The Division of the World’s Airspace


On land, borders are usually precisely defined. You know when you enter or leave a country, province, or state. But what are the boundaries in the air, where borders can’t exist and furthermore the lack of dimensions complicates everything? Here we’ll explain a bit how “the wild blue yonder” is divvied up; what are the main laws which govern it; and which are the international bodies which regulate it. 

Horizontal Airspace  

To start with, “horizontal airspace” refers to that which is above each of the world’s countries. In addition, as with maritime jurisdiction, countries with a sea coast also have assigned to them a sovereign strip of airspace extending outward from their coasts 12 nautical miles (just over 22 kilometres).

This division was agreed upon more than a century ago, at the Paris Convention of 1919 on air navigation. It was one of a number of accords signed right after World War I to regularise international systems and agreements. Then as World War II was entering its endgame in 1944, the Chicago Convention on International Civil Aviation was signed, which established a number of worldwide standards, including:

– Rules on air navigation. Among them, it was agreed that any civilian aircraft could fly over any country, unless that country for reasons of war rules its airspace to be a zone of military exclusion. It also provided for the sovereignty of each country over its own airspace and its right to maintain its own rules, as long as they are in accordance with the spirit of the convention. 

– The creation of the (Iinternational Civil Aviation Organisation (ICAO), whose main function is bureaucratic and to support diplomatic communication, but also to innovate and research new air-transport policies.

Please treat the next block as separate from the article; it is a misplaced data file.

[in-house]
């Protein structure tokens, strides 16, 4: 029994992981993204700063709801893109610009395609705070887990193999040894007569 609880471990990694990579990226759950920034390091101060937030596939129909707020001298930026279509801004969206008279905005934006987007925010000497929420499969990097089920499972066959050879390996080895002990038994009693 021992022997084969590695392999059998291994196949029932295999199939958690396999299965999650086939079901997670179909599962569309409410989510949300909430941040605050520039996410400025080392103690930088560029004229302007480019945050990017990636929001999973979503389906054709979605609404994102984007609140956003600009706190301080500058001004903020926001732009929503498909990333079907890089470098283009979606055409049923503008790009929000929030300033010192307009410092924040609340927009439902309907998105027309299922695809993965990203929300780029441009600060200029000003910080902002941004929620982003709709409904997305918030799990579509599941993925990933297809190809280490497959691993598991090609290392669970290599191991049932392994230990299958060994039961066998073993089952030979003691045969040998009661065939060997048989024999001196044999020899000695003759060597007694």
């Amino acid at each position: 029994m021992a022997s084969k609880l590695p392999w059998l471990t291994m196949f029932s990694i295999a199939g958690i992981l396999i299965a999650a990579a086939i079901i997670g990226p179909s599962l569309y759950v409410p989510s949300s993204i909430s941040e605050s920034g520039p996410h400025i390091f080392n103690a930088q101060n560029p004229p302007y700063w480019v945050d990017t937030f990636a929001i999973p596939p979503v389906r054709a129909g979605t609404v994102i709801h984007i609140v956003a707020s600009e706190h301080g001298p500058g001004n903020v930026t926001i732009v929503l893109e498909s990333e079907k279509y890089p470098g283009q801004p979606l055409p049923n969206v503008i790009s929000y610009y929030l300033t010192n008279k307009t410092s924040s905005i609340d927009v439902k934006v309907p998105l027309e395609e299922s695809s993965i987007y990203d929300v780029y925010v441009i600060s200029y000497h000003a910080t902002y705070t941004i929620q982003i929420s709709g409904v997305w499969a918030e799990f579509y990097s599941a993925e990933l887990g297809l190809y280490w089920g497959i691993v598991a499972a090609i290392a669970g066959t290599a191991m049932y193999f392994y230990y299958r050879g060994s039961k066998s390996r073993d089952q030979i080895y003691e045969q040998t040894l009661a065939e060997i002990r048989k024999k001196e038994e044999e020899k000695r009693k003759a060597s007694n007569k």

– Rules relating to the regulation of international air transport.

Communication between pilots and ground control, including the establishment of English as the lingua franca.

As far as assigning horizontal airspace 12 nautical miles beyond a country’s coasts, that came much later, in the 1982 United Nations Convention on the Law of the Sea, which despite its name also covered airspace.

Then there’s international airspace. While in principle all of this is held in common. But there are several exceptions, such as agreements that give some countries control over some of that space. This is the case with Portugal, which has jurisdiction over a large part of the airspace over the Atlantic Ocean, and United States over the much of the Pacific Ocean. 

Vertical Airspace 

But what about vertically – upward from the ground? This rather more complex. For starters, the upper limit is not defined in any of the international agreements. Neither in the Paris nor the Chicago Convention is there a measure on where airspace ends and outer space begins, that is, leaving the field of aviation and entering the field of astronomy. There’s a tacit agreement on the upper limit that cannot be exceeded by aircraft, about 21 kilometres (13 miles) up. 

The World Air Sports Federation sets the boundary between airspace and outer space at 100km (62 mi.), called the Karman Line. However, the United States considers that at over just 80km (50 mi.) you’re talking about astronauts and not pilots. It’s a bit odd, because no current aircraft can yet reach that height,  nor do these air borders have any legal implications.  

Vertical airspace in essence is divided into controlled airspace and uncontrolled airspace. Controlled airspace is where air traffic control services are provided. It’s subdivided into classes A, B, C, D and E, according to the control service provided, and the classification assigned by the ICAO. The zones are established for three types of traffic: areas with a lot (near airports); air traffic flying under instrument flight rules (IFR); and secured areas like an air defence zone. Uncontrolled airspace is where no air traffic control services are provided (except flight information), either because it’s not necessary or because it’s not possible to provide it. The ICAO assigns these as zones F and G. Today, zone F barely exists (it was reassigned to zones E and G).